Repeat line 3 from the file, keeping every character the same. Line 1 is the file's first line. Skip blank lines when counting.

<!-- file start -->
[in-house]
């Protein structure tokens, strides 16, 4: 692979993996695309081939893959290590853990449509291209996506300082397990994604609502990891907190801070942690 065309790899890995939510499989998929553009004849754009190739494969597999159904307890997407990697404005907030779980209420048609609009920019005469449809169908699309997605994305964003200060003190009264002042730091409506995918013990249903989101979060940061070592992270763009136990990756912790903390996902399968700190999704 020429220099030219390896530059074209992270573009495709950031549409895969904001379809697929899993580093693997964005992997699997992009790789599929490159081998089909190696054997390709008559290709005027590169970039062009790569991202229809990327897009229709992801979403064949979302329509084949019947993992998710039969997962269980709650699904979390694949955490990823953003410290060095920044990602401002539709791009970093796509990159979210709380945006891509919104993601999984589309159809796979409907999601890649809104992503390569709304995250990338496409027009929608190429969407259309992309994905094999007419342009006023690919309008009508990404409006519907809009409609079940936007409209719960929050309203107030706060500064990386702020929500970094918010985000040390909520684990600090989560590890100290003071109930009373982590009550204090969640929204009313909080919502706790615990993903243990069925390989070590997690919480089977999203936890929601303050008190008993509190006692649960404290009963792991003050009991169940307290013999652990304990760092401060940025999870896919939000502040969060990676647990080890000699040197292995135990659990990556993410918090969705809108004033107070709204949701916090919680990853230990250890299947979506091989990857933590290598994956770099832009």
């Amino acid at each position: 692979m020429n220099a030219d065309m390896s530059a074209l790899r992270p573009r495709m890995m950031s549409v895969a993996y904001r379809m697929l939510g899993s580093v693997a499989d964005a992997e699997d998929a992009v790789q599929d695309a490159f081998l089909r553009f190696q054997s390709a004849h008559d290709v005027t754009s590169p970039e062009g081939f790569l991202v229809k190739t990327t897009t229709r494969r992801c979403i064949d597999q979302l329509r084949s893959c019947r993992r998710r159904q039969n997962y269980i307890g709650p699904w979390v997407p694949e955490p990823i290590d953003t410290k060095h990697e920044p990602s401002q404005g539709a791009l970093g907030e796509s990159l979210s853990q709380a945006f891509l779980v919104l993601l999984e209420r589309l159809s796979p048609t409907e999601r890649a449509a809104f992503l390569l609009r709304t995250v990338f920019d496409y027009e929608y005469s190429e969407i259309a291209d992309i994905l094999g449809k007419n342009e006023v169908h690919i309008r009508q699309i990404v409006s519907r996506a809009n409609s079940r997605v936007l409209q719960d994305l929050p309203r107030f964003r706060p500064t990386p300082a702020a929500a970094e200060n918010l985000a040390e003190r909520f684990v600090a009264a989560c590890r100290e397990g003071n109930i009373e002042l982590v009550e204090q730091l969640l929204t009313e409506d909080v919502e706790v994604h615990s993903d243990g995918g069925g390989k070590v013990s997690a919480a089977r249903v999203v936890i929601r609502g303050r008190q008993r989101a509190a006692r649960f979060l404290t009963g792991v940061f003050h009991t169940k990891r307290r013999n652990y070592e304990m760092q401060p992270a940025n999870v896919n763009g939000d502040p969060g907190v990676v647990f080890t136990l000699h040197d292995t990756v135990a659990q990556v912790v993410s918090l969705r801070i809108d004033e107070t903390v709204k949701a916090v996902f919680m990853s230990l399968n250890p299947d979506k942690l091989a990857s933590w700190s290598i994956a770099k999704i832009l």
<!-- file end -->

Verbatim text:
């Amino acid at each position: 692979m020429n220099a030219d065309m390896s530059a074209l790899r992270p573009r495709m890995m950031s549409v895969a993996y904001r379809m697929l939510g899993s580093v693997a499989d964005a992997e699997d998929a992009v790789q599929d695309a490159f081998l089909r553009f190696q054997s390709a004849h008559d290709v005027t754009s590169p970039e062009g081939f790569l991202v229809k190739t990327t897009t229709r494969r992801c979403i064949d597999q979302l329509r084949s893959c019947r993992r998710r159904q039969n997962y269980i307890g709650p699904w979390v997407p694949e955490p990823i290590d953003t410290k060095h990697e920044p990602s401002q404005g539709a791009l970093g907030e796509s990159l979210s853990q709380a945006f891509l779980v919104l993601l999984e209420r589309l159809s796979p048609t409907e999601r890649a449509a809104f992503l390569l609009r709304t995250v990338f920019d496409y027009e929608y005469s190429e969407i259309a291209d992309i994905l094999g449809k007419n342009e006023v169908h690919i309008r009508q699309i990404v409006s519907r996506a809009n409609s079940r997605v936007l409209q719960d994305l929050p309203r107030f964003r706060p500064t990386p300082a702020a929500a970094e200060n918010l985000a040390e003190r909520f684990v600090a009264a989560c590890r100290e397990g003071n109930i009373e002042l982590v009550e204090q730091l969640l929204t009313e409506d909080v919502e706790v994604h615990s993903d243990g995918g069925g390989k070590v013990s997690a919480a089977r249903v999203v936890i929601r609502g303050r008190q008993r989101a509190a006692r649960f979060l404290t009963g792991v940061f003050h009991t169940k990891r307290r013999n652990y070592e304990m760092q401060p992270a940025n999870v896919n763009g939000d502040p969060g907190v990676v647990f080890t136990l000699h040197d292995t990756v135990a659990q990556v912790v993410s918090l969705r801070i809108d004033e107070t903390v709204k949701a916090v996902f919680m990853s230990l399968n250890p299947d979506k942690l091989a990857s933590w700190s290598i994956a770099k999704i832009l």